The most essential coverage for any driver is their state's minimum liability and property damage coverage. This coverage safeguards others from experiencing a financial loss if the insured causes property damage or bodily injury. Without this coverage, drivers risk losing their driver's license and getting fined for driving without it. The basic personal car insurance required by most U.
S. states provides some financial protection if you or another driver using your car causes an accident that damages someone else's car or property, injures someone else, or both. To make the best decisions about buying other types of car insurance coverage you might need, it is important to understand what is covered, what is not, and what is optional. In addition to understanding the types of coverage, you should also consider the coverage amounts since the state-mandated minimums may not cover the costs of a serious accident.
Your auto policy will cover you and the other members of your family included in your policy, whether you drive your insured car or someone else's car with permission. Your policy also offers coverage if someone not listed in your policy drives your car with your consent. However, your personal car policy won't cover you if you use your car for business purposes, such as if you deliver pizzas or operate a delivery service. Today, auto insurance liability and property damage (PD) coverage is a legal requirement in most states. Even if these types of coverage are optional in your state, consider adding them to your policy for greater financial protection.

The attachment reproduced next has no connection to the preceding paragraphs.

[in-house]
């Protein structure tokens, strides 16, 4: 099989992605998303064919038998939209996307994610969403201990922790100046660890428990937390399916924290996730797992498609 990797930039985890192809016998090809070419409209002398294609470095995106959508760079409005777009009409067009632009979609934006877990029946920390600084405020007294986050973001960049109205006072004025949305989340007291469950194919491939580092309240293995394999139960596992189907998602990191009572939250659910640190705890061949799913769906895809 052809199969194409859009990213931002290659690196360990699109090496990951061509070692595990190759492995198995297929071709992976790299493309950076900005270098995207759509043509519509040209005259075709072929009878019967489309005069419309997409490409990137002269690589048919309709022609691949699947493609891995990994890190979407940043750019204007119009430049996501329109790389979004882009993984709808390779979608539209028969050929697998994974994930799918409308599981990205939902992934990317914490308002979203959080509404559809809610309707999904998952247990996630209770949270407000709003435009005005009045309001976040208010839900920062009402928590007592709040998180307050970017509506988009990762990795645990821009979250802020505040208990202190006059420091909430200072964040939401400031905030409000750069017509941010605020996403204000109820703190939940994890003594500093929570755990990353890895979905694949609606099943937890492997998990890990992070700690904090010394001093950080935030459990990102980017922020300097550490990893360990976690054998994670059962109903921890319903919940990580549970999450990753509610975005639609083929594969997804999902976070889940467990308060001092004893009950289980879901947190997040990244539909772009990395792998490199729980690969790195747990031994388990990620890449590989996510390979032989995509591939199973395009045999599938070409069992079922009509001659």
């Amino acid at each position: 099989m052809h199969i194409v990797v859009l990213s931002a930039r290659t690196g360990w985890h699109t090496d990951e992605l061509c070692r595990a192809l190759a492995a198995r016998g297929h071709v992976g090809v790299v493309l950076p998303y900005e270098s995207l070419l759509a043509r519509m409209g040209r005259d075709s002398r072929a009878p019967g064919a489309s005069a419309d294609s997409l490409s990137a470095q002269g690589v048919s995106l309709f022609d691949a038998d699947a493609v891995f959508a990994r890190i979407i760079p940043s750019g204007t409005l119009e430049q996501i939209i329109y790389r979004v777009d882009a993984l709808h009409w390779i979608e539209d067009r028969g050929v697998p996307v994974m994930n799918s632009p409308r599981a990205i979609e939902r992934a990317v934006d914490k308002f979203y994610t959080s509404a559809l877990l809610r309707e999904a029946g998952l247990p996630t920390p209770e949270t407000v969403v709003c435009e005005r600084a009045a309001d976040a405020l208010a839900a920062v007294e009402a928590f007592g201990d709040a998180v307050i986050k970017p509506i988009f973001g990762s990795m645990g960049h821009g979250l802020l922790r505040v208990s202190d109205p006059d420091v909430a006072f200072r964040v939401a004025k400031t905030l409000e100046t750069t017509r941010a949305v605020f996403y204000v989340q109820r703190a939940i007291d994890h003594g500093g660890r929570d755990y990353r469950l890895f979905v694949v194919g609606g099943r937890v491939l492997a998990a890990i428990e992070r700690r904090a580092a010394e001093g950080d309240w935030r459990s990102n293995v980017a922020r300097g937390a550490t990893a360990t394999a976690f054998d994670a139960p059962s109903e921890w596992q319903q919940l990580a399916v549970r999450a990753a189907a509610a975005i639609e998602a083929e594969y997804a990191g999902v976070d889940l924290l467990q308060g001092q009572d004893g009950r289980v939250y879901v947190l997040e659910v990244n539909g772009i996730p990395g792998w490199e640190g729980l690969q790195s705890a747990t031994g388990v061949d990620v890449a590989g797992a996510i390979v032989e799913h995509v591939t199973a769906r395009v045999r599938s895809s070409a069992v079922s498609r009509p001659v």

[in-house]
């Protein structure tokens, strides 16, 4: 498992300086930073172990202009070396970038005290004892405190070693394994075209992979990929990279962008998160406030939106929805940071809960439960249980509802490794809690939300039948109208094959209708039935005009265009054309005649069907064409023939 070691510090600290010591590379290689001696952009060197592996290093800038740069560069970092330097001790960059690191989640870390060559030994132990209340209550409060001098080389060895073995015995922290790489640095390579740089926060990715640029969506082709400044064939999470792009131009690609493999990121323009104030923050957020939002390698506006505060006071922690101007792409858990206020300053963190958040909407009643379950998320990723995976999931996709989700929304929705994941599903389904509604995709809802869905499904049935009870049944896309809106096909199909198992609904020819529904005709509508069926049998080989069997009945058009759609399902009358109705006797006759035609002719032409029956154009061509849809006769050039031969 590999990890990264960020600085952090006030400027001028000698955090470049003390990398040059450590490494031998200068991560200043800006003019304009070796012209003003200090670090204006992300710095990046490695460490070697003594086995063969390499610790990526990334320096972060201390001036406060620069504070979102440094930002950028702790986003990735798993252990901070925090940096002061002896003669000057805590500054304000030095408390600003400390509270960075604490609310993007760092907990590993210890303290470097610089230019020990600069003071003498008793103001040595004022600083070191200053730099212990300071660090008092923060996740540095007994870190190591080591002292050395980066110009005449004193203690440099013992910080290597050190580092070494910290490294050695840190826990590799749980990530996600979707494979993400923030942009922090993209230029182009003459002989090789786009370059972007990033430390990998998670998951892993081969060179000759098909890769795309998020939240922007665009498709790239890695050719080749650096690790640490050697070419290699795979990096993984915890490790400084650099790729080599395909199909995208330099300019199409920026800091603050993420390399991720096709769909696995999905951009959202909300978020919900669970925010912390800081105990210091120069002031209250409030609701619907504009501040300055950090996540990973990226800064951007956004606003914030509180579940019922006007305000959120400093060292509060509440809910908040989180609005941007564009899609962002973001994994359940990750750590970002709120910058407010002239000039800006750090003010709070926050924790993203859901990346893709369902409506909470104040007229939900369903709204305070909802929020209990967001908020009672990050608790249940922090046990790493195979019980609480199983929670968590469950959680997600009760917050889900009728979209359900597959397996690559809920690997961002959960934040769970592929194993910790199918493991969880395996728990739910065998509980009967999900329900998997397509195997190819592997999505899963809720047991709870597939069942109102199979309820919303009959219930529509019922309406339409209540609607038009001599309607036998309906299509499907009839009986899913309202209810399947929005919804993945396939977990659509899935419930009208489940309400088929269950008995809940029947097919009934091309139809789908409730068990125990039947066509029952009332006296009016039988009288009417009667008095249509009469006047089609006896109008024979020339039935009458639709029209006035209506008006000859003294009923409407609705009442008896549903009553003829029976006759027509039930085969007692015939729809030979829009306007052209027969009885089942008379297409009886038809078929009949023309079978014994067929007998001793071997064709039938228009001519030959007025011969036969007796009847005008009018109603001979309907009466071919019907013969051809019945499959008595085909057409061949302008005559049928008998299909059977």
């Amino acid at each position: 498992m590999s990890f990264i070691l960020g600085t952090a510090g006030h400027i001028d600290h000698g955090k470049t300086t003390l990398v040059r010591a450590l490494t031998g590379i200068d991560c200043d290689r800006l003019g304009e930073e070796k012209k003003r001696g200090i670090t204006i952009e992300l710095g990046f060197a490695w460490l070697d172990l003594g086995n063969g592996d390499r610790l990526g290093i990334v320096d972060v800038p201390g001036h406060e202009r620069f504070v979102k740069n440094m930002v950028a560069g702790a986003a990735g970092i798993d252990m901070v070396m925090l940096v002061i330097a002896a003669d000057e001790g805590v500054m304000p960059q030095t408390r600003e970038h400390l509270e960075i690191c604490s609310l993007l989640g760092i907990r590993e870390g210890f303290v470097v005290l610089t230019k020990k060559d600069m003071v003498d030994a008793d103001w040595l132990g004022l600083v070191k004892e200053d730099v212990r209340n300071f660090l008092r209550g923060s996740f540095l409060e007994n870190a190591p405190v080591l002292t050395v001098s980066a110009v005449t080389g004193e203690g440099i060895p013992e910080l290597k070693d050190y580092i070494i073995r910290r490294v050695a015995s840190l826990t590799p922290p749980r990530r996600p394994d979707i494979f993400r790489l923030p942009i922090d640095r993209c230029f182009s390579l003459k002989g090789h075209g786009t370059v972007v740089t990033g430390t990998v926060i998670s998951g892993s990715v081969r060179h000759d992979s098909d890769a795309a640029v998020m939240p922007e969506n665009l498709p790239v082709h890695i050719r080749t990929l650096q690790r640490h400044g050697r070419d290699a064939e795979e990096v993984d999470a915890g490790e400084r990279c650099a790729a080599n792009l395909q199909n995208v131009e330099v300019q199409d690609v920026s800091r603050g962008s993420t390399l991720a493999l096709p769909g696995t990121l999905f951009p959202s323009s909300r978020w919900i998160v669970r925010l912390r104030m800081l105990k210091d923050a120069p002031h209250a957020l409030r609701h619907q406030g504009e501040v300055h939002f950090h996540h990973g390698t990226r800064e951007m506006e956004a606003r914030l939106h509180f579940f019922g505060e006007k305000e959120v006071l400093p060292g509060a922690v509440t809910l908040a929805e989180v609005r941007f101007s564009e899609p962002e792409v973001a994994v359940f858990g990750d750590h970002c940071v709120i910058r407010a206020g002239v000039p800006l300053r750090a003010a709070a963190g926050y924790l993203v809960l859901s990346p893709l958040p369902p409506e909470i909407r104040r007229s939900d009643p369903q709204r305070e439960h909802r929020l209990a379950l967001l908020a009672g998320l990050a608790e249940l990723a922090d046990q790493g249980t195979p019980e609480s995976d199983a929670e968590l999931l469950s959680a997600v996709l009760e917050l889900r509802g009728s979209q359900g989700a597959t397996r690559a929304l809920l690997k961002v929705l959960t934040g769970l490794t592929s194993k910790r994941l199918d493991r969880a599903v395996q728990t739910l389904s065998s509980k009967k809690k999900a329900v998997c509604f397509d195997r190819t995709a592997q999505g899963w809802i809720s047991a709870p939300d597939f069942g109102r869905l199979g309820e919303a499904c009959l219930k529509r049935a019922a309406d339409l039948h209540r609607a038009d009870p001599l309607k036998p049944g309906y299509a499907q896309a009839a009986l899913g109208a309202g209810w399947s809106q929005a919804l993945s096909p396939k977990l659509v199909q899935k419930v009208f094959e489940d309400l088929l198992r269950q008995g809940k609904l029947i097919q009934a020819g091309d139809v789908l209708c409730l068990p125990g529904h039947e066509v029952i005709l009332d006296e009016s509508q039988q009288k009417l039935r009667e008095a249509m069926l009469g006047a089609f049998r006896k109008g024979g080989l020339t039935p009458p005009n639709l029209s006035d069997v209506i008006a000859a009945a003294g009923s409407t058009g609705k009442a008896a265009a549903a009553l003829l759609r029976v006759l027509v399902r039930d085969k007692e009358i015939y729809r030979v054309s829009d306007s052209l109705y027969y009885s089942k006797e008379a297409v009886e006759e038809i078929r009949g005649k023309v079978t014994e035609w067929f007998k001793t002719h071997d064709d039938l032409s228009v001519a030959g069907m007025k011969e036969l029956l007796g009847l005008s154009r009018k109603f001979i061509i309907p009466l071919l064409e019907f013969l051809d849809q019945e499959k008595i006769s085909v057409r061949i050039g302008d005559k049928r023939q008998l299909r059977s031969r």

You can customize the coverage amounts to fit your exact needs and budget. Some auto insurers now offer supplemental insurance products (at an additional cost) that extend coverage for vehicle owners who provide ride-sharing services. Most people understand that they need Bodily Injury (BI) and Property Damage (PD) coverage, but they have no idea how to determine how much coverage they need.